family faith practices that appear in each study.

The importance of parental faith and practice on the lives of children and teens is clear. Smith concludes by saying:

David Anderson and Paul Hill in Frogs Without Legs Can’t Hear: Nurturing Disciples in Home and Congregation summarize much of the research on family faith practices in Four Keys: caring conversation, devotions, service, and rituals and traditions. To these Four Keys we will add one more family faith practice: the family meal.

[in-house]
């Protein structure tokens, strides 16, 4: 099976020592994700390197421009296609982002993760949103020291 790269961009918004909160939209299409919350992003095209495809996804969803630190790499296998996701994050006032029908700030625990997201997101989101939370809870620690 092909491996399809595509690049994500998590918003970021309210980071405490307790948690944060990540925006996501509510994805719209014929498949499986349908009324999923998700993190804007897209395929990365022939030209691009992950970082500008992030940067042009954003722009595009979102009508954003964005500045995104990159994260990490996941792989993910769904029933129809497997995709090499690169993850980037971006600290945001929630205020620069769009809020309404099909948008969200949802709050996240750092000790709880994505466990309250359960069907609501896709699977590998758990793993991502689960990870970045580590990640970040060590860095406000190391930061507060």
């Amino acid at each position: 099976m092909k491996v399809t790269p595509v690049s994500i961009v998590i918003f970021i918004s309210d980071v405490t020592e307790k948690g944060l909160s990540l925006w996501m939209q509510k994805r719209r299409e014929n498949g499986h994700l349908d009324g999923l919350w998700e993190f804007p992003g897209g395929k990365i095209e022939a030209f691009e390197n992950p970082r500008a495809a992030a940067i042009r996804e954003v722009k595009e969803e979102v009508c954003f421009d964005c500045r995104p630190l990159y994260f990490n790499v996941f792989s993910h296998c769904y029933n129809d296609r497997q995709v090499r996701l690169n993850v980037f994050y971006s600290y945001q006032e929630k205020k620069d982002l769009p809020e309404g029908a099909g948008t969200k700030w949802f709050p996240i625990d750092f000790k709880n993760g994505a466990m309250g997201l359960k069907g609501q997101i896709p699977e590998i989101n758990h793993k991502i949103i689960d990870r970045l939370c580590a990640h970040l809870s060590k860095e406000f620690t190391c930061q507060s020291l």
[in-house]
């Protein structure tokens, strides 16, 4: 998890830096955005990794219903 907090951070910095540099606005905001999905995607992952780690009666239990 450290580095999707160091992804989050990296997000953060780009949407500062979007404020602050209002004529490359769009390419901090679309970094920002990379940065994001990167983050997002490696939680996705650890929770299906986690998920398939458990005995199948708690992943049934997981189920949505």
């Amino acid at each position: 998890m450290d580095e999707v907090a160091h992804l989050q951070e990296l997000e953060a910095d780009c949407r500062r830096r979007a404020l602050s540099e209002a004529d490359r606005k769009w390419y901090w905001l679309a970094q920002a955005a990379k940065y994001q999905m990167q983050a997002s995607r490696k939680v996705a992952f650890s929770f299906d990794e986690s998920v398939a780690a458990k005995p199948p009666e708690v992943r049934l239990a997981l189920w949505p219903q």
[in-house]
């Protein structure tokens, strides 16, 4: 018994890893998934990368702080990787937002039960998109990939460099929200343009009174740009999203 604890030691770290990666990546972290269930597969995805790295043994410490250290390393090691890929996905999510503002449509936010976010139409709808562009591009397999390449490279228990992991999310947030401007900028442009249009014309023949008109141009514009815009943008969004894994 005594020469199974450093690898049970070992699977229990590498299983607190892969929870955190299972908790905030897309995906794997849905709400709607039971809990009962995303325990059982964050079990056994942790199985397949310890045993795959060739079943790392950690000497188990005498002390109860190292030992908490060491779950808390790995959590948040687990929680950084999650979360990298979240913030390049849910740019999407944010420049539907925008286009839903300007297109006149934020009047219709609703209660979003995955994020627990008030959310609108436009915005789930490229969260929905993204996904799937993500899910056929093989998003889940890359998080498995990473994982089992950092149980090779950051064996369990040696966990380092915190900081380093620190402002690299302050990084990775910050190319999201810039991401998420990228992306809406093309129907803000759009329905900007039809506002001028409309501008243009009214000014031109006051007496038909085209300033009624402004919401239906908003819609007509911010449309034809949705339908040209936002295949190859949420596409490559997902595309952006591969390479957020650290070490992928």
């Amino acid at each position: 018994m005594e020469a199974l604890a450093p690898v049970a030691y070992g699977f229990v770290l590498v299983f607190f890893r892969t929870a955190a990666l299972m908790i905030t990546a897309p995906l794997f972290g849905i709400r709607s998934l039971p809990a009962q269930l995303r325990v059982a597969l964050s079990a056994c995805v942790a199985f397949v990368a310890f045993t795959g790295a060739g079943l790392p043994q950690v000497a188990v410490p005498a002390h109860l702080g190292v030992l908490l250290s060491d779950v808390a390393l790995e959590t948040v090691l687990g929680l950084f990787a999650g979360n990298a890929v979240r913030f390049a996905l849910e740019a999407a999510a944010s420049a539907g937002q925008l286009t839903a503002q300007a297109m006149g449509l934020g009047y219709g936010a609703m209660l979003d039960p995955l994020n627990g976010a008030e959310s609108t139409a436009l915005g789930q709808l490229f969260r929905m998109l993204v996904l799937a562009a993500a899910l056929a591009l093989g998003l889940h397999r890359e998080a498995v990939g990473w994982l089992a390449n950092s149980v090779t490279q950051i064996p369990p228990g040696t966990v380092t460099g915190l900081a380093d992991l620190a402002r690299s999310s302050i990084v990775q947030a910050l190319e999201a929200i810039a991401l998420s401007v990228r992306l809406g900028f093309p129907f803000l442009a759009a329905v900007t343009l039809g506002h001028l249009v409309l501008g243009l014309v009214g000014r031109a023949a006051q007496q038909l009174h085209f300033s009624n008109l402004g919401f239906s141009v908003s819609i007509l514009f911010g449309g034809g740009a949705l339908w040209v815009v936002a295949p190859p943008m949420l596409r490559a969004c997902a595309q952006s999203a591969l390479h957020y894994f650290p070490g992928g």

“Contrary to popular misguided cultural stereotypes and frequent parental misconceptions, we believe that the evidence clearly shows that the single most important social influence on the religious and spiritual lives of adolescents is their parents. Grandparents and other relatives, mentors, and youth workers can be very influential as well, but normally, parents are most important in forming their children’s religious and spiritual lives.…The best social predictor, although not a guarantee, of what the religious and spiritual lives of youth will look like is what the religious and spiritual lives of their parents do look like. Parents and other adults most likely ‘will get what they are.’ This recognition may be empowering to parents, or alarming, or both. But it is a fact worth taking seriously in any case” (Smith, 261).